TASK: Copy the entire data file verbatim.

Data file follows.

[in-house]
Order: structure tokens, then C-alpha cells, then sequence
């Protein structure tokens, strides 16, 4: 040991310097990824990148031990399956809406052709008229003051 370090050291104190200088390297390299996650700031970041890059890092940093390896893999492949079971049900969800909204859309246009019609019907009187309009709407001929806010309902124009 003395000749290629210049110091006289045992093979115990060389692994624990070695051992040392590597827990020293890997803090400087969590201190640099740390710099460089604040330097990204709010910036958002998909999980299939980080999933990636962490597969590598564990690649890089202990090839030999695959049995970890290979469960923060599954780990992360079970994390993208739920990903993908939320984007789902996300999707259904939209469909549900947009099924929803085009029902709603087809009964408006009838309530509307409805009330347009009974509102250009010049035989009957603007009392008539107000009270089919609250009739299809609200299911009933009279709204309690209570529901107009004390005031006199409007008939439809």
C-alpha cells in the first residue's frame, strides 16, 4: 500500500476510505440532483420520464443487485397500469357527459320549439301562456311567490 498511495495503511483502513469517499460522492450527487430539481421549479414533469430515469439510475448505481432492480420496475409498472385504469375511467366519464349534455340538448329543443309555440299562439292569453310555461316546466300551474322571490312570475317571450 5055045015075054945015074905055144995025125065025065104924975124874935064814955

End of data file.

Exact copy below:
[in-house]
Order: structure tokens, then C-alpha cells, then sequence
């Protein structure tokens, strides 16, 4: 040991310097990824990148031990399956809406052709008229003051 370090050291104190200088390297390299996650700031970041890059890092940093390896893999492949079971049900969800909204859309246009019609019907009187309009709407001929806010309902124009 003395000749290629210049110091006289045992093979115990060389692994624990070695051992040392590597827990020293890997803090400087969590201190640099740390710099460089604040330097990204709010910036958002998909999980299939980080999933990636962490597969590598564990690649890089202990090839030999695959049995970890290979469960923060599954780990992360079970994390993208739920990903993908939320984007789902996300999707259904939209469909549900947009099924929803085009029902709603087809009964408006009838309530509307409805009330347009009974509102250009010049035989009957603007009392008539107000009270089919609250009739299809609200299911009933009279709204309690209570529901107009004390005031006199409007008939439809």
C-alpha cells in the first residue's frame, strides 16, 4: 500500500476510505440532483420520464443487485397500469357527459320549439301562456311567490 498511495495503511483502513469517499460522492450527487430539481421549479414533469430515469439510475448505481432492480420496475409498472385504469375511467366519464349534455340538448329543443309555440299562439292569453310555461316546466300551474322571490312570475317571450 5055045015075054945015074905055144995025125065025065104924975124874935064814955